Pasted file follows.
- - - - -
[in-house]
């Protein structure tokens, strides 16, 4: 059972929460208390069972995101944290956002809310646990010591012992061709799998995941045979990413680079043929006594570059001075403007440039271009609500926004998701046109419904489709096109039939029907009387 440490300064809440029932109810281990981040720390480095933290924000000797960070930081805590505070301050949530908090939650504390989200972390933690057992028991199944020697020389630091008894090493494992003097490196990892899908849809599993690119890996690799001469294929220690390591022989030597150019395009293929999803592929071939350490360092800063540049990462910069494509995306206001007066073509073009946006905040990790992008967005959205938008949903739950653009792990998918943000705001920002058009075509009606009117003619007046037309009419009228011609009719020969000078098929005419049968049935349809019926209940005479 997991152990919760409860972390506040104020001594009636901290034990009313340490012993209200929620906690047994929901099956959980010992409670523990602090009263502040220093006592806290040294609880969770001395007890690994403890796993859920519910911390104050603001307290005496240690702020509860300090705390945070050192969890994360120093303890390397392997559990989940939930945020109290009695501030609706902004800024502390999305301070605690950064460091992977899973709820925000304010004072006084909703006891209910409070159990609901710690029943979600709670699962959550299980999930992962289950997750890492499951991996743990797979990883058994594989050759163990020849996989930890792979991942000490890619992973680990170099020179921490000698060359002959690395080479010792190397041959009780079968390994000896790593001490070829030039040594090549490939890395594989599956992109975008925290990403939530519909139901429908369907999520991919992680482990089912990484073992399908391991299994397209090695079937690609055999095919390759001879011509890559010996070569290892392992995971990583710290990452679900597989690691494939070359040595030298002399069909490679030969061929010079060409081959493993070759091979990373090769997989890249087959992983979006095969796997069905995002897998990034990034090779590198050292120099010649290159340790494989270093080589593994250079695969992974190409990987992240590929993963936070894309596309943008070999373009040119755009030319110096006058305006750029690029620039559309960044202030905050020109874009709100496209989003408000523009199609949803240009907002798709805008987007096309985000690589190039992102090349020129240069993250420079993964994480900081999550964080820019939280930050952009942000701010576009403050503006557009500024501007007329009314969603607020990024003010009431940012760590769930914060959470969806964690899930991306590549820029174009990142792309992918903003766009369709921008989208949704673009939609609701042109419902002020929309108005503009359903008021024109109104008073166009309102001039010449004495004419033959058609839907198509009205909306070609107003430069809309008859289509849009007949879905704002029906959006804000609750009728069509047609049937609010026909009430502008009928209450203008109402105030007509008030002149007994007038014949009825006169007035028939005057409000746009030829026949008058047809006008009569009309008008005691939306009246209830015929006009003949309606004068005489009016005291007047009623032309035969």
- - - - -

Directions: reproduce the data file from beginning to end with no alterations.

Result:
[in-house]
């Protein structure tokens, strides 16, 4: 059972929460208390069972995101944290956002809310646990010591012992061709799998995941045979990413680079043929006594570059001075403007440039271009609500926004998701046109419904489709096109039939029907009387 440490300064809440029932109810281990981040720390480095933290924000000797960070930081805590505070301050949530908090939650504390989200972390933690057992028991199944020697020389630091008894090493494992003097490196990892899908849809599993690119890996690799001469294929220690390591022989030597150019395009293929999803592929071939350490360092800063540049990462910069494509995306206001007066073509073009946006905040990790992008967005959205938008949903739950653009792990998918943000705001920002058009075509009606009117003619007046037309009419009228011609009719020969000078098929005419049968049935349809019926209940005479 997991152990919760409860972390506040104020001594009636901290034990009313340490012993209200929620906690047994929901099956959980010992409670523990602090009263502040220093006592806290040294609880969770001395007890690994403890796993859920519910911390104050603001307290005496240690702020509860300090705390945070050192969890994360120093303890390397392997559990989940939930945020109290009695501030609706902004800024502390999305301070605690950064460091992977899973709820925000304010004072006084909703006891209910409070159990609901710690029943979600709670699962959550299980999930992962289950997750890492499951991996743990797979990883058994594989050759163990020849996989930890792979991942000490890619992973680990170099020179921490000698060359002959690395080479010792190397041959009780079968390994000896790593001490070829030039040594090549490939890395594989599956992109975008925290990403939530519909139901429908369907999520991919992680482990089912990484073992399908391991299994397209090695079937690609055999095919390759001879011509890559010996070569290892392992995971990583710290990452679900597989690691494939070359040595030298002399069909490679030969061929010079060409081959493993070759091979990373090769997989890249087959992983979006095969796997069905995002897998990034990034090779590198050292120099010649290159340790494989270093080589593994250079695969992974190409990987992240590929993963936070894309596309943008070999373009040119755009030319110096006058305006750029690029620039559309960044202030905050020109874009709100496209989003408000523009199609949803240009907002798709805008987007096309985000690589190039992102090349020129240069993250420079993964994480900081999550964080820019939280930050952009942000701010576009403050503006557009500024501007007329009314969603607020990024003010009431940012760590769930914060959470969806964690899930991306590549820029174009990142792309992918903003766009369709921008989208949704673009939609609701042109419902002020929309108005503009359903008021024109109104008073166009309102001039010449004495004419033959058609839907198509009205909306070609107003430069809309008859289509849009007949879905704002029906959006804000609750009728069509047609049937609010026909009430502008009928209450203008109402105030007509008030002149007994007038014949009825006169007035028939005057409000746009030829026949008058047809006008009569009309008008005691939306009246209830015929006009003949309606004068005489009016005291007047009623032309035969």